Television commercials have changed their advertising habits since television first started. Commercials used to be entertaining little snippets with snazzy jingles you sang along to. There were prominent characters you’d see and instantly recall their advertised products. Today commercials can be miniature movies, sometimes difficult to define the exact product they’re advertising.
Some of television’s memorable commercial characters from yesterday that stand out are:
Mr. Clean, that burly bald man handing you a bottle of, Mr. Clean floor cleaner.
Mr. Whipple, and his please don’t squeeze the, Charmin toilet paper.
Clara Peller, the gruff old lady asking, “Where’s The Beef,” for Wendy’s hamburgers.
The Double mint Twins-wholesome blonde twins singing about chewing, Double mint gum.
Tony the Tiger, roaring, “They’re great,” about his, Frosted Flakes cereal.
The Marlboro Man, a rugged and handsome cowboy smoking his, Marlboro cigarette. Emma surrounded by her costumed fruit guys, talking about, Fruit of the loom underwear.
Little Mikey will eat anything, especially his, Life cereal.
The jolly Green Giant stands over his valley of, Green Giant vegetables, with a, “Ho, ho, ho.”
The Maytag repairman sat around with nothing to repair because of Maytag’s appliance’s reliability.
Some of yesterday’s memorable television commercial jingles that stand out are:
Oscar Meyer, “My bologna has a first name…”
Maypo, “I want my Maypo…”
Cracker Jacks, “Candy coated popcorn…”
Farina, “Little Wilhelmina eats her farina…”
Rotor-rotor, “Call rotor-rooter, that’s the name…”
Green Giant, “In the valley of the giant, ho, ho, ho…”
Good and Plenty, “Charlie says, love my good and plenty…”
Yesterday’s television commercials never exposed a woman dressed in her underwear. You’d see half body, white female mannequins adorned in a bra and panties, slowly spinning around. Today flesh and blood females prance around dressed in scanty underwear on television. Victoria Secret commercials consume the airways with their sexy models dressed in skimpy attire.
Female menstrual products and contraception products weren’t shown in yesterday’s television commercials. Advertisements showed hearts, flowers, or butterflies fluttering around. Today both products are openly discussed by confident, smiling women in television commercials, with products openly displayed. Male jock itch was discussed yesterday, but today it’s not mentioned in commercials. It was considered to be offensive but women’s yeast infection products are still on commercials. I wonder if this decision was made by a male advertising agency. In today’s commercials you can see, “Smiling Bob,” in his retro erectile dysfunction commercial, along with other commercials advertising products to resolve this disorder. “Viva Viagra,” is the little blue pill song many consumers are humming along to today.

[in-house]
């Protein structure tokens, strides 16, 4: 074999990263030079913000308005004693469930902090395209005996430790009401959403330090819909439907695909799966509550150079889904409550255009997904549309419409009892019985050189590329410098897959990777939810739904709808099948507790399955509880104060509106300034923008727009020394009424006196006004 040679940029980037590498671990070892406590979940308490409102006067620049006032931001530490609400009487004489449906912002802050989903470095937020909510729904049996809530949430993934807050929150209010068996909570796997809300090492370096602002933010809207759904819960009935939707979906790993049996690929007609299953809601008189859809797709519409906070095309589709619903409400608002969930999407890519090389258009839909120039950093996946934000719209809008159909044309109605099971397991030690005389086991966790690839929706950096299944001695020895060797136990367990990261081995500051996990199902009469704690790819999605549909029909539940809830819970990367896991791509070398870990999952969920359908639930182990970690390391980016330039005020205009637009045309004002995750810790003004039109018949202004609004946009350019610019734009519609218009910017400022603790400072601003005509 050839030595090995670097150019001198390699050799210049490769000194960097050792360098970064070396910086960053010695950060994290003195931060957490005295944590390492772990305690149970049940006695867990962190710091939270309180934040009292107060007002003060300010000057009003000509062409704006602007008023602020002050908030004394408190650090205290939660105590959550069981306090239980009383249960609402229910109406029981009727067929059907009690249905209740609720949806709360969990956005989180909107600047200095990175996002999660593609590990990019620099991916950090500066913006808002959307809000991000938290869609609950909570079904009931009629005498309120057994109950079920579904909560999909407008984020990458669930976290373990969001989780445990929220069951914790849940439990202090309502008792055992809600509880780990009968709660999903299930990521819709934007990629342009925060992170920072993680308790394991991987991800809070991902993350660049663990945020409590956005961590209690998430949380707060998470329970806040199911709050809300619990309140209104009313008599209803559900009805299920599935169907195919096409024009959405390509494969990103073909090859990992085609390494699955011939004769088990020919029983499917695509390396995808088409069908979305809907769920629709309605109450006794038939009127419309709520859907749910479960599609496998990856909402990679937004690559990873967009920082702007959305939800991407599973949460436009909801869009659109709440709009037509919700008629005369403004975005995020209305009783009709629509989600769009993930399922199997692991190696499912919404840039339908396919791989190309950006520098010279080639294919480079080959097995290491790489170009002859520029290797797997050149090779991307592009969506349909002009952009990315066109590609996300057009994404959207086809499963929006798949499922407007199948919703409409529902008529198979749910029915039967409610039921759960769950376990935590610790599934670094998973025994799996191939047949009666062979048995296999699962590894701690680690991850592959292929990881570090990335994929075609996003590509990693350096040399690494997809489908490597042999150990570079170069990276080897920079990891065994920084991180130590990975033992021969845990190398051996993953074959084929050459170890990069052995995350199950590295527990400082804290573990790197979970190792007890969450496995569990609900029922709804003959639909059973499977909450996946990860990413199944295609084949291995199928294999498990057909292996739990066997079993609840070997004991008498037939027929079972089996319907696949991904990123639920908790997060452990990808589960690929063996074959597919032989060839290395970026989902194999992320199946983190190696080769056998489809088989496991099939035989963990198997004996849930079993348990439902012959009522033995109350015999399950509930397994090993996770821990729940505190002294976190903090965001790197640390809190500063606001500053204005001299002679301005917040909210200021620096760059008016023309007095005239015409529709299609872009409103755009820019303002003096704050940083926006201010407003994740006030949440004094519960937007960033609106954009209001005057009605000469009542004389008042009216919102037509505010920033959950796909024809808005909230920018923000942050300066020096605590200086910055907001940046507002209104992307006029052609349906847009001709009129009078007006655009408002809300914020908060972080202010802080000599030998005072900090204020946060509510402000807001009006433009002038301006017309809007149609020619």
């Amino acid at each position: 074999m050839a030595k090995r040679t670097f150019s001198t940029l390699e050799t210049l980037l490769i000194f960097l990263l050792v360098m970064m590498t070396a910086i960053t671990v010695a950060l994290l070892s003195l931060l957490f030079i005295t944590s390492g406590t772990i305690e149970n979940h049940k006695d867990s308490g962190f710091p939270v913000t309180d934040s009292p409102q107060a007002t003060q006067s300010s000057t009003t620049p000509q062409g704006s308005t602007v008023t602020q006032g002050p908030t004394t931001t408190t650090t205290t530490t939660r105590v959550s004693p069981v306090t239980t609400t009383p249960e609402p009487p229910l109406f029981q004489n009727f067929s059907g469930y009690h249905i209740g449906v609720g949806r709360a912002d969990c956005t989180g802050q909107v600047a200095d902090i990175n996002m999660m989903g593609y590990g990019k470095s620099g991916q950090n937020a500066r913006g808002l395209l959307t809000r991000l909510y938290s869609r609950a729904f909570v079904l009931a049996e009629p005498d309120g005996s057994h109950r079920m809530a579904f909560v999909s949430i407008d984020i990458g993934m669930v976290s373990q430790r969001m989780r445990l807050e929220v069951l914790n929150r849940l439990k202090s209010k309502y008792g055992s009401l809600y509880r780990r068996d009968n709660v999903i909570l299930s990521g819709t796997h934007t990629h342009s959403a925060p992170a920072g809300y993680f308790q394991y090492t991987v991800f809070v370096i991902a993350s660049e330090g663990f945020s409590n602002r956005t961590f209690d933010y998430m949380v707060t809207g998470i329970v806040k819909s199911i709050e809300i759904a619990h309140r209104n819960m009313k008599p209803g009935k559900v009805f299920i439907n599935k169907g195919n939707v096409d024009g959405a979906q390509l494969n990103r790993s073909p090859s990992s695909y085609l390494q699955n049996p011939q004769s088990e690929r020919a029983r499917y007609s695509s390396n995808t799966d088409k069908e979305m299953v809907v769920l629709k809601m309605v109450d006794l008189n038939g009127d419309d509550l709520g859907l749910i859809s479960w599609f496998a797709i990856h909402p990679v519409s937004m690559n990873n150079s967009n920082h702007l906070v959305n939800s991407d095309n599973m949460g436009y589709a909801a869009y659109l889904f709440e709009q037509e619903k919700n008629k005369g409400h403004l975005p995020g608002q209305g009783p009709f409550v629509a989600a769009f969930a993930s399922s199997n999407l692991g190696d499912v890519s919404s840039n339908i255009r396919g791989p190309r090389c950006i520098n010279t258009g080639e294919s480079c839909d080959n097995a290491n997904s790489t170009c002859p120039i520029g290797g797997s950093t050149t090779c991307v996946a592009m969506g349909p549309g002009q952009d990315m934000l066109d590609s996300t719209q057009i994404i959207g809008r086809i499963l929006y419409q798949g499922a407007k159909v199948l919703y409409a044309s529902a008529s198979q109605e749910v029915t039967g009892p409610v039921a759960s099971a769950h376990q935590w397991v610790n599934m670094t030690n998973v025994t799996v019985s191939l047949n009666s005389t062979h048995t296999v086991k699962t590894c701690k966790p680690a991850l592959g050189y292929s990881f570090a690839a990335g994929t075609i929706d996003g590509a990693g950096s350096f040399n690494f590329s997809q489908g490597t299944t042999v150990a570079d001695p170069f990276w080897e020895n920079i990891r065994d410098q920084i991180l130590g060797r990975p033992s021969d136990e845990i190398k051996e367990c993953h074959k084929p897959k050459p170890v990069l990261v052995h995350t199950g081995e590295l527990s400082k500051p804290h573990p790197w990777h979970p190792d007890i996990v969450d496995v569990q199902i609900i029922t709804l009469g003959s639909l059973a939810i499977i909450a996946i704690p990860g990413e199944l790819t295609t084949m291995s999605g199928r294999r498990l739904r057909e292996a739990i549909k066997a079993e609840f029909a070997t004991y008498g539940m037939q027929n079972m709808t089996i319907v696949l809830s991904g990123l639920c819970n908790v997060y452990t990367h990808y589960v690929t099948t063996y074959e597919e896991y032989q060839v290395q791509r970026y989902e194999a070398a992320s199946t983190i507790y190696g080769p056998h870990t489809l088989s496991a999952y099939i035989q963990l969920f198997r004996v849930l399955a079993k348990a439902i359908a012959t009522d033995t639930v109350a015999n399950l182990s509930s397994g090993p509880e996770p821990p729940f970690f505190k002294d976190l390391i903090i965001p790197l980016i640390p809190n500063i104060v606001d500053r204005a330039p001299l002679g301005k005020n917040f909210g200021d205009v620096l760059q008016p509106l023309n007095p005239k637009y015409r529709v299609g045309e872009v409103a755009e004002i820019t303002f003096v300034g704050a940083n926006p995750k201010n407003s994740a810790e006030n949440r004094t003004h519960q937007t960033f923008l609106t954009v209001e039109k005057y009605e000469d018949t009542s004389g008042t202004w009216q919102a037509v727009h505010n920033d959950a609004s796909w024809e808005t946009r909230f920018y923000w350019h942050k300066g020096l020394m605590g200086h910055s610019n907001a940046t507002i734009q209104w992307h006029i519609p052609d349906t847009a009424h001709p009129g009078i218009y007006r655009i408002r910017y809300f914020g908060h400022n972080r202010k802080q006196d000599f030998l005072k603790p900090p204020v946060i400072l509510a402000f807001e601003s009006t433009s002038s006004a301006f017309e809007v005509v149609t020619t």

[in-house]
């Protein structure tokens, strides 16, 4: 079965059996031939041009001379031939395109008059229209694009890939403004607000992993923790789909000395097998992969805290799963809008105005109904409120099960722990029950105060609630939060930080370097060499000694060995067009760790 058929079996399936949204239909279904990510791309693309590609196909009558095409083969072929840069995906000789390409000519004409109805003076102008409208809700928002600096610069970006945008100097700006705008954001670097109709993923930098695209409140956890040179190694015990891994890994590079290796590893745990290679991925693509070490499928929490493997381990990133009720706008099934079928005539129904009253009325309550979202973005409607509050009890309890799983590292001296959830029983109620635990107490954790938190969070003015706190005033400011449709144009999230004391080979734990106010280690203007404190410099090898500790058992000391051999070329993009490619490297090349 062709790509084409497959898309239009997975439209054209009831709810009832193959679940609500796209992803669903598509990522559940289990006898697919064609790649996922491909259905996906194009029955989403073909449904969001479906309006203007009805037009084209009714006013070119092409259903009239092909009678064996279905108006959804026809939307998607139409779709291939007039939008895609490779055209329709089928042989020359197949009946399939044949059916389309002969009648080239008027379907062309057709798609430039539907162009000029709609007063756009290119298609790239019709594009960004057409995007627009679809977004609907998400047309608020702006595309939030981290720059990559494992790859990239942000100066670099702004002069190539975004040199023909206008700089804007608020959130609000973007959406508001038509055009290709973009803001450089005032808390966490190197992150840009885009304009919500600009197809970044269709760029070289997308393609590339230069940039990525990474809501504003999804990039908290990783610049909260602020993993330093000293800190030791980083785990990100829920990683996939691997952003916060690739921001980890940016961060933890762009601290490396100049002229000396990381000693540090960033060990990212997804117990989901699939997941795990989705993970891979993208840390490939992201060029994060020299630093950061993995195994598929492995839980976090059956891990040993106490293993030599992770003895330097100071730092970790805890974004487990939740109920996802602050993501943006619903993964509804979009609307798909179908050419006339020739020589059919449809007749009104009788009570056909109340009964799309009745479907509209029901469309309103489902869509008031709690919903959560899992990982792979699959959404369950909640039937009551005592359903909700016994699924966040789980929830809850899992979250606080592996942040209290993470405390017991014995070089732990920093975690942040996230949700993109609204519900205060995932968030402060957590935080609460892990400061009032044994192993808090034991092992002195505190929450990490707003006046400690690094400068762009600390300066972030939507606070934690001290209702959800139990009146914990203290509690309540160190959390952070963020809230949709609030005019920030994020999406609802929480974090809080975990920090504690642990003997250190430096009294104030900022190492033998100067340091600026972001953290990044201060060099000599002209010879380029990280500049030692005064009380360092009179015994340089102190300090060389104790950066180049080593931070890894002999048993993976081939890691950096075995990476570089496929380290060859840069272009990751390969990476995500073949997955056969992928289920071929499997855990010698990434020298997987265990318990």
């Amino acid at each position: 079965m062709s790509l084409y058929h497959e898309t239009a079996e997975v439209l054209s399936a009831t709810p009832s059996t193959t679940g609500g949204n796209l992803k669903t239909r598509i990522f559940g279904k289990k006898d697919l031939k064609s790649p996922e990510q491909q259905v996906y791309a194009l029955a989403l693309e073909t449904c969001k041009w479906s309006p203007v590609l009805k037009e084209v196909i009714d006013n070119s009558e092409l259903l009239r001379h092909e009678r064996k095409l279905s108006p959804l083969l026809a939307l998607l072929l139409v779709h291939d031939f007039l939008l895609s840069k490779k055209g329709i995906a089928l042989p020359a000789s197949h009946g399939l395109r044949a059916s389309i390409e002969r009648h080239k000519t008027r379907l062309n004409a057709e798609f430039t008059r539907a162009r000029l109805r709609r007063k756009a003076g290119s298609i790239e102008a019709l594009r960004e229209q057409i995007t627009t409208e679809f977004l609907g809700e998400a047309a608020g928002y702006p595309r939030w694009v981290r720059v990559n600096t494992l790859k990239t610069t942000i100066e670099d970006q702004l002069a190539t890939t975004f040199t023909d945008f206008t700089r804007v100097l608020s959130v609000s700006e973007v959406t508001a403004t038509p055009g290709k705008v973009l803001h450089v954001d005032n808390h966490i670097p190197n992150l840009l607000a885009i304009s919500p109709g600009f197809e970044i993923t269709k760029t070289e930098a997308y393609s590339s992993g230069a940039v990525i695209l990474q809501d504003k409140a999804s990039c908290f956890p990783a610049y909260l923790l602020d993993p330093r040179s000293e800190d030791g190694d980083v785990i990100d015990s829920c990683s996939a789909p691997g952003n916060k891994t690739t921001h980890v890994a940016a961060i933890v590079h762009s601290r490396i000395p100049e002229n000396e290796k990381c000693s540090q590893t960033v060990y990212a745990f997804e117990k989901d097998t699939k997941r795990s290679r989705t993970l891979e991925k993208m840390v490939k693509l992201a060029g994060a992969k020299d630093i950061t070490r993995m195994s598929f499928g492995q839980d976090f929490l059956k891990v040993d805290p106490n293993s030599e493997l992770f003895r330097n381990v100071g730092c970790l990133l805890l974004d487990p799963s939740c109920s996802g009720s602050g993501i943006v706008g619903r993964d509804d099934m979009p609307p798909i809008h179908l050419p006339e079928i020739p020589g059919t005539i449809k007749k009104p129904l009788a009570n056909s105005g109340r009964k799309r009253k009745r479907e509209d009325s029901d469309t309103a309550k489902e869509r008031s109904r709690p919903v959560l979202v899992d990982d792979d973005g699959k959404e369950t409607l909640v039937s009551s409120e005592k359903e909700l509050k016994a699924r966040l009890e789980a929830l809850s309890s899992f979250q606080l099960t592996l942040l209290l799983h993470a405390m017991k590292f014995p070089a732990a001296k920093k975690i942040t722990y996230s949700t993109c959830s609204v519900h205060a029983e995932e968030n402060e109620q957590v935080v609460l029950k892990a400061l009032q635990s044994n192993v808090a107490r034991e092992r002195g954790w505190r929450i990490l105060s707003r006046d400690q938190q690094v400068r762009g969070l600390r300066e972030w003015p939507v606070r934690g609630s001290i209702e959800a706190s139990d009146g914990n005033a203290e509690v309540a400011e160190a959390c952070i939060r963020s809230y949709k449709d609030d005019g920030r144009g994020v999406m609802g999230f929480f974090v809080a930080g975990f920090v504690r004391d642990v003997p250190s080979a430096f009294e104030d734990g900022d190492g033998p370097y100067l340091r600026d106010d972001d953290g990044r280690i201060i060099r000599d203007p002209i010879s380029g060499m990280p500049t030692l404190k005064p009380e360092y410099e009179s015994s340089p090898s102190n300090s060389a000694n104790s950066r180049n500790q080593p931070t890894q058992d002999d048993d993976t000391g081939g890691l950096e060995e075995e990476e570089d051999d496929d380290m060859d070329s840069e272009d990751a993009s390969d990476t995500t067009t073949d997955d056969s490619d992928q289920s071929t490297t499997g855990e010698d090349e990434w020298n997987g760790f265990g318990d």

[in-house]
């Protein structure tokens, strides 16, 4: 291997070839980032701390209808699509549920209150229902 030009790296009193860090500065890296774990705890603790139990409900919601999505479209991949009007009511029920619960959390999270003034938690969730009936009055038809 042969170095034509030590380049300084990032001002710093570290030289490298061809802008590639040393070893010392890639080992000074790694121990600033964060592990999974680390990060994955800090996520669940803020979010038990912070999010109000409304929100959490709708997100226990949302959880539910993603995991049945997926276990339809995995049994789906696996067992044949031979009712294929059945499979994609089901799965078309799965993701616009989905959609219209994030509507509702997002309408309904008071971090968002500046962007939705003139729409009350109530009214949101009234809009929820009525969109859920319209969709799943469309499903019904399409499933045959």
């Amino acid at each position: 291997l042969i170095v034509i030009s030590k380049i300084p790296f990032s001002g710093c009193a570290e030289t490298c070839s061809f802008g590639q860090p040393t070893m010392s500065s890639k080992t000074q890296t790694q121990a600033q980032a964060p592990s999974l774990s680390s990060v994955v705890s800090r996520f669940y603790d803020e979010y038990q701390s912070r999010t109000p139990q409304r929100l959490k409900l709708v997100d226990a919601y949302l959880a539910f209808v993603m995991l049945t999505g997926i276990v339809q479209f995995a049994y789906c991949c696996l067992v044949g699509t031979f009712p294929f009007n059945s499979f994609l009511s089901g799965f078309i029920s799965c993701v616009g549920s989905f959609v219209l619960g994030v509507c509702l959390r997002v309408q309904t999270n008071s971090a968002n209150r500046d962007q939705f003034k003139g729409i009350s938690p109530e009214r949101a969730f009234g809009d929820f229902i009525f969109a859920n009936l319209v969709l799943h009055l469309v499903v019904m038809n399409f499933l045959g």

Yesterday’s television commercials weren’t allowed to show married couples lying in bed together, clothed or unclothed. You saw two beds in a bedroom with a night stand in-between. Sex was considered to be unmentionable, with babies being carried through the air by stork delivery. Today television commercials show couples climbing in bed dressed in scanty array. You can view couples discussing sex, implying they’re having sex, and using sex aid products. Couples don’t even have to be married to be in television commercials advertising sex or sexual products.
Yesterday’s television commercials promoted cigarette smoking. Marlboro, Camel, Lucky Strike, Winston, and other cigarette commercials had their own snappy advertisements and jingles with masculine men. First men were only seen smoking, and then it became sexy for women to be shown smoking. Today cigarette commercials are banned from television, except to advertise the dangers and risks of smoking.
Yesterday’s television commercials only had a few African-American characters advertising products. I remember Uncle Ben advertising rice, and Aunt Jemima advertising her syrup. African-American characters were based on old slavery images, never used to promote any form of sexuality or romance, only seen as maids or butlers. Today African-American characters are evident in a wide variety of television commercials, and can be seen as romantic couples. Even interracial couples are used today to advertise products, as romantic couples.
Television commercials today have advanced to the point of being award winning movies with marvelous special effects. The Super bowl game is watched for the game, but just as much for the commercials. There are prime time television specials which feature the best of the world’s commercials. Still I miss yesterday’s jingles.